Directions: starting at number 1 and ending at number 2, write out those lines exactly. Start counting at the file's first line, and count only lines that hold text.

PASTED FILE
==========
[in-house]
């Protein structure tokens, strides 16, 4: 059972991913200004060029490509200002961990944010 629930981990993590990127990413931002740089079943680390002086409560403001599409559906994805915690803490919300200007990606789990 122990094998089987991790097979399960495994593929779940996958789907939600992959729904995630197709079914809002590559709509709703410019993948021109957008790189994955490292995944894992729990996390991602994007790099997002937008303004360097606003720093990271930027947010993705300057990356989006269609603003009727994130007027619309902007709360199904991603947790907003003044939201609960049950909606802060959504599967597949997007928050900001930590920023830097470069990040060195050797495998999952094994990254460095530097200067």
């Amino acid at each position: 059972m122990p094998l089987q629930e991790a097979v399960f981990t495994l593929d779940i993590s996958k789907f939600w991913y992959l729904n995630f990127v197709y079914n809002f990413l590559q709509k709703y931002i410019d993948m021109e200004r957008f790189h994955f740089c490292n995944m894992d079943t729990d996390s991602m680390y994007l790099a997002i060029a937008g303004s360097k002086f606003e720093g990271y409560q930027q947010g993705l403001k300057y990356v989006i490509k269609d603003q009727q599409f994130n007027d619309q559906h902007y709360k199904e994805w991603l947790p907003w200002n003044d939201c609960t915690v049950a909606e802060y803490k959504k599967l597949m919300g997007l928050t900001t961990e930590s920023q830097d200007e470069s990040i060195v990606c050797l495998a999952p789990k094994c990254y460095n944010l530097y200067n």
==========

[in-house]
């Protein structure tokens, strides 16, 4: 059972991913200004060029490509200002961990944010 629930981990993590990127990413931002740089079943680390002086409560403001599409559906994805915690803490919300200007990606789990 122990094998089987991790097979399960495994593929779940996958789907939600992959729904995630197709079914809002590559709509709703410019993948021109957008790189994955490292995944894992729990996390991602994007790099997002937008303004360097606003720093990271930027947010993705300057990356989006269609603003009727994130007027619309902007709360199904991603947790907003003044939201609960049950909606802060959504599967597949997007928050900001930590920023830097470069990040060195050797495998999952094994990254460095530097200067």